and neutrons
Identification of Elements
• Atomic weight –
–average of the mass numbers of
all isotopes
–Close to mass number of most
abundant isotope
–Atomic weight reflects natural
isotope variation
Isotopes
• Isotope – atoms with same number of
protons but a different number of
neutrons
• Radioisotopes – atoms that undergo
spontaneous decay called
radioactivity
Radioactivity
• Rodioisotope –
–Heavy isotope
–Tends to be unstable
–Decomposes to more stable
isotope
• Radioactivity
–Process of spontaneous atomic
Identification of Elements
Figure 2.2
Identification of Elements
Isotopes of Hydrogen
Figure 2.3
Molecules and Compounds
• Molecule – two or more atoms held
together by chemical covalent bonds
• Compound – two or more different
kinds of atoms chemically bonded
together in ionic bonds
• Next time we will talk how these are
chemically bonded
Mixtures and Solutions
• Mixtures – two or more components
physically intermixed (not
chemically bonded)
• 3 basic types
–Solutions
–Colloids
–Suspensions
Solutions
• Solutions – homogeneous mixtures
of components
–Solvent – substance present in
greatest amount
–Solute – substance(s) present in
smaller amounts
• May be gases, liquids, or solids
Solutions
• Water is the body’s chief solvent
• Most solutions in the body are true
solutions containing gases, liquids,
or solids dissolved in water
–True solutions are usually
transparent
Concentration of Solutions
• True solutions are described in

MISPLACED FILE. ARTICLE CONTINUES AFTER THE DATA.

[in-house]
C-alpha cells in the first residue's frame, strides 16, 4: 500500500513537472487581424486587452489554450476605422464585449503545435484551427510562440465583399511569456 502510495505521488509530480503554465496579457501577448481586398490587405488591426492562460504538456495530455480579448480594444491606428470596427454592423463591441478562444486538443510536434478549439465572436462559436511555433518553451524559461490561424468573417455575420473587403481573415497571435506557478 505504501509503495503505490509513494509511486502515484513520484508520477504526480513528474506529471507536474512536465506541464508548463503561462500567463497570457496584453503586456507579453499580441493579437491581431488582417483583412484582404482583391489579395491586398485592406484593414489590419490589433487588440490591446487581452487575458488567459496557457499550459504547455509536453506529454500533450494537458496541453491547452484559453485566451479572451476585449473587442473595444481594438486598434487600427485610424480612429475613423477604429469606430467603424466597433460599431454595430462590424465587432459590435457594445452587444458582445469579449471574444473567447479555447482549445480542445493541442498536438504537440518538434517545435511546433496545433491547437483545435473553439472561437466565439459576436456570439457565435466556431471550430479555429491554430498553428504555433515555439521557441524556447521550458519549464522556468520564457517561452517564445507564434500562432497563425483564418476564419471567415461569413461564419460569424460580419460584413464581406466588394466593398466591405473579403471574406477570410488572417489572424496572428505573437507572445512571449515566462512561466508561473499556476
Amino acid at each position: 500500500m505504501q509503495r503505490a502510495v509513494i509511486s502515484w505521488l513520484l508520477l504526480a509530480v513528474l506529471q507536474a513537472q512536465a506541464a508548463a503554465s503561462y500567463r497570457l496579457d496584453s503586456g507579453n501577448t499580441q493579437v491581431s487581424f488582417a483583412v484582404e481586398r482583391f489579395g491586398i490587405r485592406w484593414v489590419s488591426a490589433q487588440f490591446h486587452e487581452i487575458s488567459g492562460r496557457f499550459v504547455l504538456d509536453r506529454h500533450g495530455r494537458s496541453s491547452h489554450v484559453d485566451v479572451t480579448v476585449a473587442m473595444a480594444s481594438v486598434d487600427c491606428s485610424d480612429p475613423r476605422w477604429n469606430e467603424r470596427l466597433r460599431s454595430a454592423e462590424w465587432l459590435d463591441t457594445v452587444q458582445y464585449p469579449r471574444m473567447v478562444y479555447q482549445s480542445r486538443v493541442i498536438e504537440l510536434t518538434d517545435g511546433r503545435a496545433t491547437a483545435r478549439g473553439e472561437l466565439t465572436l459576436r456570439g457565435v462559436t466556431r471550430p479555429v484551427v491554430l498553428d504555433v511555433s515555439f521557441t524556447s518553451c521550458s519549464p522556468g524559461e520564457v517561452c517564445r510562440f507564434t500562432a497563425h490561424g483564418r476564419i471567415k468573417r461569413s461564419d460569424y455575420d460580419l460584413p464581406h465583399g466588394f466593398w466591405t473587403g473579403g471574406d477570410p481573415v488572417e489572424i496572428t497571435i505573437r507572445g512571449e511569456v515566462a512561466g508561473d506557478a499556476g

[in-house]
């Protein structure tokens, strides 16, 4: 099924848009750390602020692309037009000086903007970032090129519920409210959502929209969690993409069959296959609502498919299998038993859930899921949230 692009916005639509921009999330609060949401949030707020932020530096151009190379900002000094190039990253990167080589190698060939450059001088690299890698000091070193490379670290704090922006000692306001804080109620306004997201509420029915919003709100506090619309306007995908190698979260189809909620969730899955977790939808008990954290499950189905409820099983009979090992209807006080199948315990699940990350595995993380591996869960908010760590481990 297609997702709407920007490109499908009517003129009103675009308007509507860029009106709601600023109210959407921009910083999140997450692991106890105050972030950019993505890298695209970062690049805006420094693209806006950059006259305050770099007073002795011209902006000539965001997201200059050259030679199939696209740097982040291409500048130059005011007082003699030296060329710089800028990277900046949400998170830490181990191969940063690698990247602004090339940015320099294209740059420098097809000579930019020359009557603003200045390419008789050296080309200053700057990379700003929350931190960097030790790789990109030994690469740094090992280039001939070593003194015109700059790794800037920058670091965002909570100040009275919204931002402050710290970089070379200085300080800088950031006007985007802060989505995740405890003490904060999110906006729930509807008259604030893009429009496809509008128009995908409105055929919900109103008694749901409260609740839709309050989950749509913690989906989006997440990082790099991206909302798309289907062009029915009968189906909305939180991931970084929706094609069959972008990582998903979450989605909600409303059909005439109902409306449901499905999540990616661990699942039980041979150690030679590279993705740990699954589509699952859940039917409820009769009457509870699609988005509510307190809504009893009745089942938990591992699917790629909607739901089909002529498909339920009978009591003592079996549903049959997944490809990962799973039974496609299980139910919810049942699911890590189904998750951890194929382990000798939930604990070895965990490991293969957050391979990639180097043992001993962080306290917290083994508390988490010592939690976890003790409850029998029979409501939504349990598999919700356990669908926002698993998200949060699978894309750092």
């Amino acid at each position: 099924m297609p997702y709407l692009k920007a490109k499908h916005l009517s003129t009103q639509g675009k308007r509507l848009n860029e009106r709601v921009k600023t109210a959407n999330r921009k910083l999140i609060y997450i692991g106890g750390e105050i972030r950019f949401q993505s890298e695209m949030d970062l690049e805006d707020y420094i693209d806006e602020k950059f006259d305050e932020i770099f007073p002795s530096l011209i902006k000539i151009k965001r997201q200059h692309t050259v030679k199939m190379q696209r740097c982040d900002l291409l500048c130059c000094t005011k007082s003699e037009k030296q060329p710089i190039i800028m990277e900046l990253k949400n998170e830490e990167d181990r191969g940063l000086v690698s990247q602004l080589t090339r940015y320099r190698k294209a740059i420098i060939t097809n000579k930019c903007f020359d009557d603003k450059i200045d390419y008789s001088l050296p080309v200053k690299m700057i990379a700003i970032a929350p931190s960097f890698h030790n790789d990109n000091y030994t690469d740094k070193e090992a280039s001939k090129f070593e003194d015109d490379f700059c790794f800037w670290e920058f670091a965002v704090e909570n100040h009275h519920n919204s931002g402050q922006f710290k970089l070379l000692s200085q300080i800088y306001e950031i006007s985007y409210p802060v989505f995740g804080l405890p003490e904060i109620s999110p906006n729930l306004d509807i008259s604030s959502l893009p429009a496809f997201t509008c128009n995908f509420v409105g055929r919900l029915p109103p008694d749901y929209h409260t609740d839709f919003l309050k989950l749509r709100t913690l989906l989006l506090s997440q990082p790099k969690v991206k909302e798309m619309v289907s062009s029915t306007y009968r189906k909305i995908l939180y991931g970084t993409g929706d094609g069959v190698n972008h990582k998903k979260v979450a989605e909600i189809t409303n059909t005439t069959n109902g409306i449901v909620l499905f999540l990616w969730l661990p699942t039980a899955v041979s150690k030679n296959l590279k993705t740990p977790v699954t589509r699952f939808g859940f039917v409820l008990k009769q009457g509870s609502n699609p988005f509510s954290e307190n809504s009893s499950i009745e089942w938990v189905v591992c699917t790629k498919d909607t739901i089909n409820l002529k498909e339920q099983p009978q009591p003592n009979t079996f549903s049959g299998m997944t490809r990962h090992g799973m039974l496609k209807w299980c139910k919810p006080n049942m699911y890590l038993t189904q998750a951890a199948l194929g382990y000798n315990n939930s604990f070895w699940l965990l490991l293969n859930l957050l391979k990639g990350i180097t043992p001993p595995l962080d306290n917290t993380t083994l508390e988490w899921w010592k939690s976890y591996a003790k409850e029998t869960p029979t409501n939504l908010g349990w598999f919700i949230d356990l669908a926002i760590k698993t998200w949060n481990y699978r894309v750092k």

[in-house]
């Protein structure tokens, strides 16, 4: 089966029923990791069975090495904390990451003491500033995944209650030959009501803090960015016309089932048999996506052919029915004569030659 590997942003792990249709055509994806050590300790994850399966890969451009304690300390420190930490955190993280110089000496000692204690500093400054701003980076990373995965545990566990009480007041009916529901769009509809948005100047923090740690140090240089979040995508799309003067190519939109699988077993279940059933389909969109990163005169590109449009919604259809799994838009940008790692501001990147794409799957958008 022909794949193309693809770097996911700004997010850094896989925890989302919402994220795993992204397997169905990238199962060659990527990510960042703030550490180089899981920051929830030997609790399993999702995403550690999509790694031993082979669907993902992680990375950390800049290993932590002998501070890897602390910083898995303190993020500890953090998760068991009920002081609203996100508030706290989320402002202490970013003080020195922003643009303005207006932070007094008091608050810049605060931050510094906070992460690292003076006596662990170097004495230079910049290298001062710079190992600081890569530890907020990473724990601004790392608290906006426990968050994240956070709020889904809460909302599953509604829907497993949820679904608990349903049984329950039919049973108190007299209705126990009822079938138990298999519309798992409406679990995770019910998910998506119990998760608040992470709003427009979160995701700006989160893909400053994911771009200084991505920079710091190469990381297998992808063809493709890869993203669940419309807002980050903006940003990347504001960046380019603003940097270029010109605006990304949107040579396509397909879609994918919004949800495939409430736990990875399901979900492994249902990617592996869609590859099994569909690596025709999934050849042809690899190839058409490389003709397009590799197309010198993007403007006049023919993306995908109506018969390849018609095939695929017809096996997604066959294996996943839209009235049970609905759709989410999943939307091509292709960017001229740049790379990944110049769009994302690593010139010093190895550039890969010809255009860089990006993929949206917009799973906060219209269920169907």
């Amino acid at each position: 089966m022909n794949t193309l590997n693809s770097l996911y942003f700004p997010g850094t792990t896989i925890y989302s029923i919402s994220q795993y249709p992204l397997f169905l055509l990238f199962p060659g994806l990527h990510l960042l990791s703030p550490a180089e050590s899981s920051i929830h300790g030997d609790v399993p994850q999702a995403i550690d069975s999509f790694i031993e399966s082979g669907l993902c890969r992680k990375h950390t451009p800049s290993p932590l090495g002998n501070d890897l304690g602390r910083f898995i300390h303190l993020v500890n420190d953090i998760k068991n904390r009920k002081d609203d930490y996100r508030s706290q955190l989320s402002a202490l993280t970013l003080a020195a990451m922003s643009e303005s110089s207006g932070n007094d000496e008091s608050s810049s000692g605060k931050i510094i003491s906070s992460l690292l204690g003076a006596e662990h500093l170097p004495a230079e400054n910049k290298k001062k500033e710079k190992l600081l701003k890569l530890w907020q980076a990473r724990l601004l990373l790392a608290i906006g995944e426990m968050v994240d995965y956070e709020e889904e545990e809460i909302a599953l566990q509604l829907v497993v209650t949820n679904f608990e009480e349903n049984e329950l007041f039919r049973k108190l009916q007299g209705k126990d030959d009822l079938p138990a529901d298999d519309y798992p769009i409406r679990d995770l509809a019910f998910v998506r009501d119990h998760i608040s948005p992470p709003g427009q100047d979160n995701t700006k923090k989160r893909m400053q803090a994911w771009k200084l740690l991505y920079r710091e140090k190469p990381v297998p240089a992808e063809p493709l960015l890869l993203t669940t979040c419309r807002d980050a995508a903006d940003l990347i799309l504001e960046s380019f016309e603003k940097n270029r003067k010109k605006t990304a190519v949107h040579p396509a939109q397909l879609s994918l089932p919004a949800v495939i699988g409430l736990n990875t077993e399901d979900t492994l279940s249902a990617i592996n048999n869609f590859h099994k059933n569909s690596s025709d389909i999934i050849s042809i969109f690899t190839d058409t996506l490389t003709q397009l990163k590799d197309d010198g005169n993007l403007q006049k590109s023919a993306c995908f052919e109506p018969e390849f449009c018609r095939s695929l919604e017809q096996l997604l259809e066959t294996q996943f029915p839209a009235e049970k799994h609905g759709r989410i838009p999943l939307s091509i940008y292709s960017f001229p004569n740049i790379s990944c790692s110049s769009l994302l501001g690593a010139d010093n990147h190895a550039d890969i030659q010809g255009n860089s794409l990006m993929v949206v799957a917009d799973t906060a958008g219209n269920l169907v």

terms of their concentration
(percent or molarity)
• Percent, or parts per 100 parts
• Molarity, or moles per liter (M)
Concentration of Solutions
• To make a one-molar solution of
glucose – weigh out 1 mole of
glucose and add enough water to
make 1 liter of solution
• A mole of an element or compound
is equal to its atomic or molecular
weight (sum of atomic weights) in
grams
• To find molecular weight of glucose
C6 H12 O6
– Glucose has 6 carbon, 12 hydrogen, & 6
oxygen atoms
• To compute molecular weight of glucose,
look up the atomic weight of carbon,
hydrogen and oxygen on a periodic table.
• Molecular weight of glucose is 180.156
Atom
# of atoms
X
Atomic
weight
=
Atomic
weight
C
6
X
12.033
=
72066
H
12
X
1.008
=
12.096
O
6
X
15.999
=
95.994
180.456
Avogadro’s Number
• One mole of any substance always
contains exactly the same number of
solute particles
6.02 X 1023
• So whether you weigh out 1 mole of
glucose (180g) or water (18g) or
methane (16g) or any other substance
you will always have 6.02x1023
molecules of that substance
Colloids and Suspensions
• Colloids, or emulsions, are
heterogeneous mixtures whose
solutes do not settle out
• Suspensions are heterogeneous
mixtures with visible solutes that
tend to settle out
Mixtures Compared with Compounds
• No chemical bonding takes place in
mixtures
• Most mixtures can be separated by
physical means
• Mixtures can be heterogeneous or
homogeneous
• Compounds cannot be separated by
physical means
• All compounds are homogeneous
Quiz 1a over these lecture notes
Study guide check pages 24-28